Degree Name

Bachelor of Science (Honours)


School of Earth, Atmospheric and Life Sciences


Dr Nicolas Flament


The magnetic field of Earth and its behaviour over time is linked to its origin within Earth’s liquid outer core. Complex internal processes that operate within the outer core are not only responsible for the creation of the geomagnetic field, but also the magnetic field’s strength, stability, and position on Earth. The magnetic field acts as a critical barrier of protection, shielding Earth from harmful solar radiation from the sun and confining Earth’s atmosphere beneath the exosphere. As Earth’s core evolves and cools over time, it releases heat at the core-mantle boundary (CMB), the magnetic field reflects this evolution by weakening, strengthening, and reversing in polarity over time. It is important to study and form a better understanding of the behaviour of the magnetic field and its intensity over time, as its ability to weaken may give rise to biological and technological damage to Earth and its inhabitants. Variation in magnetic field behaviour over time is preserved in the geologic record, but data is scarce and poorly constrained, thus, numerical modelling solutions remain an essential aspect of paleo-geomagnetic field analysis. In this study, we analyse model-predicted core-mantle boundary heat flux as a proxy indicator of the dynamic evolution of the magnetic field, from 1 Ga to present for four model cases. We do this in aim of including periods known to exhibit the weakening of the magnetic field (superchrons, hyperactive periods and periods of biological extinction), and also investigate the spherical harmonics and Pearson correlation between these data and the current paleo-geomagnetic reversal rate data of two previous studies (Hounslow et al. 2018), Olson et al. 2013). Results conclude that CMB heat flux correlates weakly with the geomagnetic reversal rates, with equatorial CMB heat flux variability (q* equatorial) correlating the greatest of all quantities investigated. Spherical 3 harmonics analysis reveals a 200 Myr cycle in magnetic field intensity that may correlate with Earth’s 200 Myr deep mantle convection cycle.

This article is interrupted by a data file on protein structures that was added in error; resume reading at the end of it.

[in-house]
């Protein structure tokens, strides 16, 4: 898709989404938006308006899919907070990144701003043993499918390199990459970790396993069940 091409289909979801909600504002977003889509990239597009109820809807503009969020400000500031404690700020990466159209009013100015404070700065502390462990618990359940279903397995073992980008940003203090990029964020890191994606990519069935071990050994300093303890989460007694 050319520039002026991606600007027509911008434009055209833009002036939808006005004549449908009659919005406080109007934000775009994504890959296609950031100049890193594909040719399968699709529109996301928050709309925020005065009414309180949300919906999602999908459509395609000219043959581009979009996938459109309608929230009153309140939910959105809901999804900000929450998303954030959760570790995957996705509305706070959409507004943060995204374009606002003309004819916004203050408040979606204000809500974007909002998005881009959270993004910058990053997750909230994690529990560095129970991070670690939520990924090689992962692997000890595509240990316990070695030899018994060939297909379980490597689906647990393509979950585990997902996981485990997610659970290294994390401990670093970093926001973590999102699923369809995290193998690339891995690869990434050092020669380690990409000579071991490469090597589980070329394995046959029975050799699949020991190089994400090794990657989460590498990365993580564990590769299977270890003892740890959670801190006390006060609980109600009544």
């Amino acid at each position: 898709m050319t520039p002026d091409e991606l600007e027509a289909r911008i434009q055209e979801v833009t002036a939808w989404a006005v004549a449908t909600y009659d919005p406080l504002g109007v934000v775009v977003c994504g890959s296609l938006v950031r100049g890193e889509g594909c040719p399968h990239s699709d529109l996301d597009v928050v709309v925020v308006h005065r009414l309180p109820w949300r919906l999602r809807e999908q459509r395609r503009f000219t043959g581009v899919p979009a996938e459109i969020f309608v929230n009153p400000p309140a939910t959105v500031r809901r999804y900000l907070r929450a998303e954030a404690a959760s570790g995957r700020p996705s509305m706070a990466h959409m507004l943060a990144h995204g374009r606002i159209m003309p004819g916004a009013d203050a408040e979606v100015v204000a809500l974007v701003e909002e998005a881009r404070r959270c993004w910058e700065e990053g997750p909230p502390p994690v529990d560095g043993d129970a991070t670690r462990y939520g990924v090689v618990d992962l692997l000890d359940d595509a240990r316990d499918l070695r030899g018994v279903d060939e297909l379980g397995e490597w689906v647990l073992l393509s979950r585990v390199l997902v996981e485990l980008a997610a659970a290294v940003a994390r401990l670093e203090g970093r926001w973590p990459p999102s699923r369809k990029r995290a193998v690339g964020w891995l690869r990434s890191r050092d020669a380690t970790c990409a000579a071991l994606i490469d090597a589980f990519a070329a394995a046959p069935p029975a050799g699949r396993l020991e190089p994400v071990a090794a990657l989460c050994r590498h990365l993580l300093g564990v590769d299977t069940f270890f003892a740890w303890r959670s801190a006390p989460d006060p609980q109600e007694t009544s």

FoR codes (2008)

040401 Electrical and Electromagnetic Methods in Geophysics



Unless otherwise indicated, the views expressed in this thesis are those of the author and do not necessarily represent the views of the University of Wollongong.